An eight-bit time to live field helps prevent datagrams from persisting (e.g. going in circles) on an internet. This field limits a datagram's lifetime. It is specified in seconds, but time intervals less than 1 second are rounded up to 1. In practice, the field has become a hop count—when the datagram arrives at a router, the router decrements the TTL field by one. When the TTL field hits zero, the router discards the packet and typically sends an ICMP Time Exceeded message to the sender.

The program traceroute uses these ICMP Time Exceeded messages to print the routers used by packets to go from the source to the destination.


This field defines the protocol used in the data portion of the IP datagram. The Internet Assigned Numbers Authority maintains a list of IP protocol numbers which was originally defined in RFC 790.

Header Checksum

Main article: IPv4 header checksum

The 16-bit checksum field is used for error-checking of the header. When a packet arrives at a router, the router calculates the checksum of the header and compares it to the checksum field. If the values do not match, the router discards the packet. Errors in the data field must be handled by the encapsulated protocol. Both UDP and TCP have checksum fields. When a packet arrives at a router, the router decreases the TTL field. Consequently, the router must calculate a new checksum. RFC 791 defines the checksum calculation:

The checksum field is the 16-bit one's complement of the one's complement sum of all 16-bit words in the header. For purposes of computing the checksum, the value of the checksum field is zero.

For example, consider Hex 4500003044224000800600008c7c19acae241e2b (20 bytes IP header), using a machine which uses standard two's complement arithmetic:

Step 1) 4500 + 0030 + 4422 + 4000 + 8006 + 0000 + 8c7c + 19ac + ae24 + 1e2b = 0002BBCF (32-bit sum)Step 2) 0002 + BBCF = BBD1 = 1011101111010001 (1's complement 16-bit sum, formed by "end around carry" of 32-bit 2's complement sum)Step 3) ~BBD1 = 0100010000101110 = 442E (1's complement of 1's complement 16-bit sum)

To validate a header's checksum the same algorithm may be used – the checksum of a header which contains a correct checksum field is a word containing all zeros (value 0):

2BBCF + 442E = 2FFFD. 2 + FFFD = FFFF. the 1's complement of FFFF = 0. Source address

This field is the IPv4 address of the sender of the packet. Note that this address may be changed in transit by a network address translation device.

Destination address

This field is the IPv4 address of the receiver of the packet. As with the source address, this may be changed in transit by a network address translation device.


The options field is not often used. Note that the value in the IHL field must include enough extra 32-bit words to hold all the options (plus any padding needed to ensure that the header contains an integer number of 32-bit words). The list of options may be terminated with an EOL (End of Options List, 0x00) option; this is only necessary if the end of the options would not otherwise coincide with the end of the header. The possible options that can be put in the header are as follows:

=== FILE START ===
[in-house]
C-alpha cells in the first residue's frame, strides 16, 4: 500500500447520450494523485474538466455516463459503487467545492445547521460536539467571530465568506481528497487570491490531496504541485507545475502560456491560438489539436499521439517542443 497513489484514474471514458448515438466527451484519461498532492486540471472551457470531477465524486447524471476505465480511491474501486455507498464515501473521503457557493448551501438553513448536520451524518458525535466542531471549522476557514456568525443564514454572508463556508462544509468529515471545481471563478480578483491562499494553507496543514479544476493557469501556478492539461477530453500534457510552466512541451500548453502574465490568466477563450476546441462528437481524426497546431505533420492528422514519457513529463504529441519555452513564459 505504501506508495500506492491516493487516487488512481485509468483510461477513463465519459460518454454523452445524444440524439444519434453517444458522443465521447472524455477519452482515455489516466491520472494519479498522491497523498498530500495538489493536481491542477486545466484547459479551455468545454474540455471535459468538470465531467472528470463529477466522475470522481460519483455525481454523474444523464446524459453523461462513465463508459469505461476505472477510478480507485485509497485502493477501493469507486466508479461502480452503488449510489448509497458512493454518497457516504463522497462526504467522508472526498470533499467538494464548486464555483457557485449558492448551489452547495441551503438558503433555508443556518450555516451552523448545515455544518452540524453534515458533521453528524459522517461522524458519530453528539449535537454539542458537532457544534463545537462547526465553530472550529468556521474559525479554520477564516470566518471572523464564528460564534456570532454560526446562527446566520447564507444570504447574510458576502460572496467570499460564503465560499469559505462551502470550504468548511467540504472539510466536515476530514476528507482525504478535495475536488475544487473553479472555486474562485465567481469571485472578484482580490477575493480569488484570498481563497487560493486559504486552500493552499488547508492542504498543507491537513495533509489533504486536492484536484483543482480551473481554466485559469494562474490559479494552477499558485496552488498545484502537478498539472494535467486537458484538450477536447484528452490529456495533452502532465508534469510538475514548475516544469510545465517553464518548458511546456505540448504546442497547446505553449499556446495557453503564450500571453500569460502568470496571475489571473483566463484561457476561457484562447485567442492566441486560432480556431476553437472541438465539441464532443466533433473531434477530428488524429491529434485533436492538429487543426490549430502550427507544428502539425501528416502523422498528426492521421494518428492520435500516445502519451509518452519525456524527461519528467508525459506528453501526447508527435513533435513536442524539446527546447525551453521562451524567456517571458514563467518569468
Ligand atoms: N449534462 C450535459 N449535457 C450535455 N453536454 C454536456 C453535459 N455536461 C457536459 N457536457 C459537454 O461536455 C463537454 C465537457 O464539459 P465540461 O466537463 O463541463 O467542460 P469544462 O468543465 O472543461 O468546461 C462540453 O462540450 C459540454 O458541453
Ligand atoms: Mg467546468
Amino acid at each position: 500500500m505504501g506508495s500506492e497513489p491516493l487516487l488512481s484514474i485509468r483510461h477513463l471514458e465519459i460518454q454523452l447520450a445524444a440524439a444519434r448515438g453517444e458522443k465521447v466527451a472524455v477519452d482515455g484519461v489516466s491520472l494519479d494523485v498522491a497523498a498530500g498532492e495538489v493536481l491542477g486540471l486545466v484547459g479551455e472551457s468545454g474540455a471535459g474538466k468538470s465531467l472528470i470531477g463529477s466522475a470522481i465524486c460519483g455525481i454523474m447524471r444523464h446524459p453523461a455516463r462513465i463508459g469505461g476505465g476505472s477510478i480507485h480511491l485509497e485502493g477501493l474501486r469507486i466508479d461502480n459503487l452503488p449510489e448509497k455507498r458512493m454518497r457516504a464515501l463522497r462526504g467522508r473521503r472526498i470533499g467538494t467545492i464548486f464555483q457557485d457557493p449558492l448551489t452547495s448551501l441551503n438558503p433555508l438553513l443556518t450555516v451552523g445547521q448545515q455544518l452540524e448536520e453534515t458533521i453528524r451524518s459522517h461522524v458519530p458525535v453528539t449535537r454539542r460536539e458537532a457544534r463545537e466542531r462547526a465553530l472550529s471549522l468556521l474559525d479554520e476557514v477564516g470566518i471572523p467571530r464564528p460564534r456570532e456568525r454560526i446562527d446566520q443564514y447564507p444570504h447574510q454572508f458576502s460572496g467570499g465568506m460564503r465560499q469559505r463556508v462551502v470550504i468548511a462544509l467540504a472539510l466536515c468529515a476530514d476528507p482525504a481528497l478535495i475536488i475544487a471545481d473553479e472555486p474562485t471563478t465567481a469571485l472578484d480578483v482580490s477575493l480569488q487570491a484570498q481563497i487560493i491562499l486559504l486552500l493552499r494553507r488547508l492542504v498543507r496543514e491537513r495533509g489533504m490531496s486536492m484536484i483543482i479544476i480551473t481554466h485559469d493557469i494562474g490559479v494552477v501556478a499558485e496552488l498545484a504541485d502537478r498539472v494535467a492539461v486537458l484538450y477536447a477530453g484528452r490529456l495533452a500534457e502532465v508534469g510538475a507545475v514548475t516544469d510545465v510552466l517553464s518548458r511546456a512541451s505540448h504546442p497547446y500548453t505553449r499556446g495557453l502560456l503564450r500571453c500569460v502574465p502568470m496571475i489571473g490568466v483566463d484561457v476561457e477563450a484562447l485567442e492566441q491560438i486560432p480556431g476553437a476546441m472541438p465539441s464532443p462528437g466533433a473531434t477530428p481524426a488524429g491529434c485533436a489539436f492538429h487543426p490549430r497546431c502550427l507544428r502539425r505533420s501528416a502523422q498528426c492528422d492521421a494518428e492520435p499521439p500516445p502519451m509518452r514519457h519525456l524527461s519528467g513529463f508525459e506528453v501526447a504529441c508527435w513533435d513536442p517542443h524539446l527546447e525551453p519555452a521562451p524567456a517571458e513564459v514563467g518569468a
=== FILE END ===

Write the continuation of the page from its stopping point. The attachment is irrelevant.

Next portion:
Field Size (bits) Description
Copied 1 Set to 1 if the options need to be copied into all fragments of a fragmented packet.
Option Class 2 A general options category. 0 is for "control" options, and 2 is for "debugging and measurement". 1, and 3 are reserved.
Option Number 5 Specifies an option.
Option Length 8 Indicates the size of the entire option (including this field). This field may not exist for simple options.
Option Data Variable Option-specific data. This field may not exist for simple options.
  • Note: If the header length is greater than 5, i.e. it is from 6 to 15, it means that the options field is present and must be considered.
  • Note: Copied, Option Class, and Option Number are sometimes referred to as a single eight-bit field – the Option Type.

The following two options are discouraged because they create security concerns: Loose Source and Record Route (LSRR) and Strict Source and Record Route (SSRR). Many routers block packets containing these options.


The data portion of the packet is not included in the packet checksum. Its contents are interpreted based on the value of the Protocol header field.

Some of the common protocols for the data portion are listed below:

Protocol Number Protocol Name Abbreviation
1 Internet Control Message Protocol ICMP
2 Internet Group Management Protocol IGMP
6 Transmission Control Protocol TCP
17 User Datagram Protocol UDP
41 IPv6 encapsulation ENCAP
89 Open Shortest Path First OSPF
132 Stream Control Transmission Protocol SCTP

See List of IP protocol numbers for a complete list.

Fragmentation and reassembly

Main article: IP fragmentation